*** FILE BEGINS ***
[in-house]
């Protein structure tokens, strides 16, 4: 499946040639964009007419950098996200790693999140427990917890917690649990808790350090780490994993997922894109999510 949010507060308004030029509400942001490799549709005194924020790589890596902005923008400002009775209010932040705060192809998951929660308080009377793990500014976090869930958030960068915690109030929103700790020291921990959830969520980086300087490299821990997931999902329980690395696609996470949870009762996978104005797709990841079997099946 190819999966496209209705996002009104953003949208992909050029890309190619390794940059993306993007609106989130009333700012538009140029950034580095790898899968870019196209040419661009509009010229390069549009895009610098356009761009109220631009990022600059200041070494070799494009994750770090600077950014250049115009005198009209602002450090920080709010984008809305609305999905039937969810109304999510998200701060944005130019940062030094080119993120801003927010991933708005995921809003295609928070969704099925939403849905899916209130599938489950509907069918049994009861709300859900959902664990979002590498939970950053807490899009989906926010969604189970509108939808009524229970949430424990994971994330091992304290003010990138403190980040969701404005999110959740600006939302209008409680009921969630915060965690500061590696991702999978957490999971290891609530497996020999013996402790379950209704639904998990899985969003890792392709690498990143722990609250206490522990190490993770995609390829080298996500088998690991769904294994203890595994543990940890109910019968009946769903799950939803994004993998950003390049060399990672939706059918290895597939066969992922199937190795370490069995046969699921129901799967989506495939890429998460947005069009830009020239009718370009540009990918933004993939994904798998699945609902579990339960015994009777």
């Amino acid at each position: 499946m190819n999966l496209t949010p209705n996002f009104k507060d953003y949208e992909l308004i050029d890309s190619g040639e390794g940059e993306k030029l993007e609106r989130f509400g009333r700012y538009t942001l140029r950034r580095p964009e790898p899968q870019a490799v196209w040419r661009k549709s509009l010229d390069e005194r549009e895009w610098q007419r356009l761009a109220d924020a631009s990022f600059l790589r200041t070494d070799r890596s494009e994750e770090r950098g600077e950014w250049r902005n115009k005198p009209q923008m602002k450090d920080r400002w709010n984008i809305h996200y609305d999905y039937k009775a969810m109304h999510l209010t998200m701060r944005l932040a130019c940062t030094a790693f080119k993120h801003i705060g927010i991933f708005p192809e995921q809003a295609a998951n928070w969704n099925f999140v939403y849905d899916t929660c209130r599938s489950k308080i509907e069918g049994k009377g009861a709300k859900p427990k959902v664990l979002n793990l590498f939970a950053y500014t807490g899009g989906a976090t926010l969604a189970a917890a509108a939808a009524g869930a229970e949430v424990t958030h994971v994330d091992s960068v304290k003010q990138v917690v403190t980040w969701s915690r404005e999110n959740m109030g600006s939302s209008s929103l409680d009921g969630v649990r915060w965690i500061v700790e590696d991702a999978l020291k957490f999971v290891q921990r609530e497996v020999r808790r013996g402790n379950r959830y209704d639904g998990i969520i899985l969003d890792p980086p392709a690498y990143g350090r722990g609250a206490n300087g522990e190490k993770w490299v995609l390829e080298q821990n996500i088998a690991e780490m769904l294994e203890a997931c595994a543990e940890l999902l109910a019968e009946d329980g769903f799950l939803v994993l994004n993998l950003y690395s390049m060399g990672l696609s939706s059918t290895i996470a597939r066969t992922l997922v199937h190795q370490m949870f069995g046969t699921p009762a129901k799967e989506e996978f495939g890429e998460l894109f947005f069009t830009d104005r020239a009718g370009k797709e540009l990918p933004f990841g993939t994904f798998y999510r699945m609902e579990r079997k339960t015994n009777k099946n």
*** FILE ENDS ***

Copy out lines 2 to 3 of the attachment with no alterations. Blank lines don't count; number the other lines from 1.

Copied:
């Protein structure tokens, strides 16, 4: 499946040639964009007419950098996200790693999140427990917890917690649990808790350090780490994993997922894109999510 949010507060308004030029509400942001490799549709005194924020790589890596902005923008400002009775209010932040705060192809998951929660308080009377793990500014976090869930958030960068915690109030929103700790020291921990959830969520980086300087490299821990997931999902329980690395696609996470949870009762996978104005797709990841079997099946 190819999966496209209705996002009104953003949208992909050029890309190619390794940059993306993007609106989130009333700012538009140029950034580095790898899968870019196209040419661009509009010229390069549009895009610098356009761009109220631009990022600059200041070494070799494009994750770090600077950014250049115009005198009209602002450090920080709010984008809305609305999905039937969810109304999510998200701060944005130019940062030094080119993120801003927010991933708005995921809003295609928070969704099925939403849905899916209130599938489950509907069918049994009861709300859900959902664990979002590498939970950053807490899009989906926010969604189970509108939808009524229970949430424990994971994330091992304290003010990138403190980040969701404005999110959740600006939302209008409680009921969630915060965690500061590696991702999978957490999971290891609530497996020999013996402790379950209704639904998990899985969003890792392709690498990143722990609250206490522990190490993770995609390829080298996500088998690991769904294994203890595994543990940890109910019968009946769903799950939803994004993998950003390049060399990672939706059918290895597939066969992922199937190795370490069995046969699921129901799967989506495939890429998460947005069009830009020239009718370009540009990918933004993939994904798998699945609902579990339960015994009777």
């Amino acid at each position: 499946m190819n999966l496209t949010p209705n996002f009104k507060d953003y949208e992909l308004i050029d890309s190619g040639e390794g940059e993306k030029l993007e609106r989130f509400g009333r700012y538009t942001l140029r950034r580095p964009e790898p899968q870019a490799v196209w040419r661009k549709s509009l010229d390069e005194r549009e895009w610098q007419r356009l761009a109220d924020a631009s990022f600059l790589r200041t070494d070799r890596s494009e994750e770090r950098g600077e950014w250049r902005n115009k005198p009209q923008m602002k450090d920080r400002w709010n984008i809305h996200y609305d999905y039937k009775a969810m109304h999510l209010t998200m701060r944005l932040a130019c940062t030094a790693f080119k993120h801003i705060g927010i991933f708005p192809e995921q809003a295609a998951n928070w969704n099925f999140v939403y849905d899916t929660c209130r599938s489950k308080i509907e069918g049994k009377g009861a709300k859900p427990k959902v664990l979002n793990l590498f939970a950053y500014t807490g899009g989906a976090t926010l969604a189970a917890a509108a939808a009524g869930a229970e949430v424990t958030h994971v994330d091992s960068v304290k003010q990138v917690v403190t980040w969701s915690r404005e999110n959740m109030g600006s939302s209008s929103l409680d009921g969630v649990r915060w965690i500061v700790e590696d991702a999978l020291k957490f999971v290891q921990r609530e497996v020999r808790r013996g402790n379950r959830y209704d639904g998990i969520i899985l969003d890792p980086p392709a690498y990143g350090r722990g609250a206490n300087g522990e190490k993770w490299v995609l390829e080298q821990n996500i088998a690991e780490m769904l294994e203890a997931c595994a543990e940890l999902l109910a019968e009946d329980g769903f799950l939803v994993l994004n993998l950003y690395s390049m060399g990672l696609s939706s059918t290895i996470a597939r066969t992922l997922v199937h190795q370490m949870f069995g046969t699921p009762a129901k799967e989506e996978f495939g890429e998460l894109f947005f069009t830009d104005r020239a009718g370009k797709e540009l990918p933004f990841g993939t994904f798998y999510r699945m609902e579990r079997k339960t015994n009777k099946n």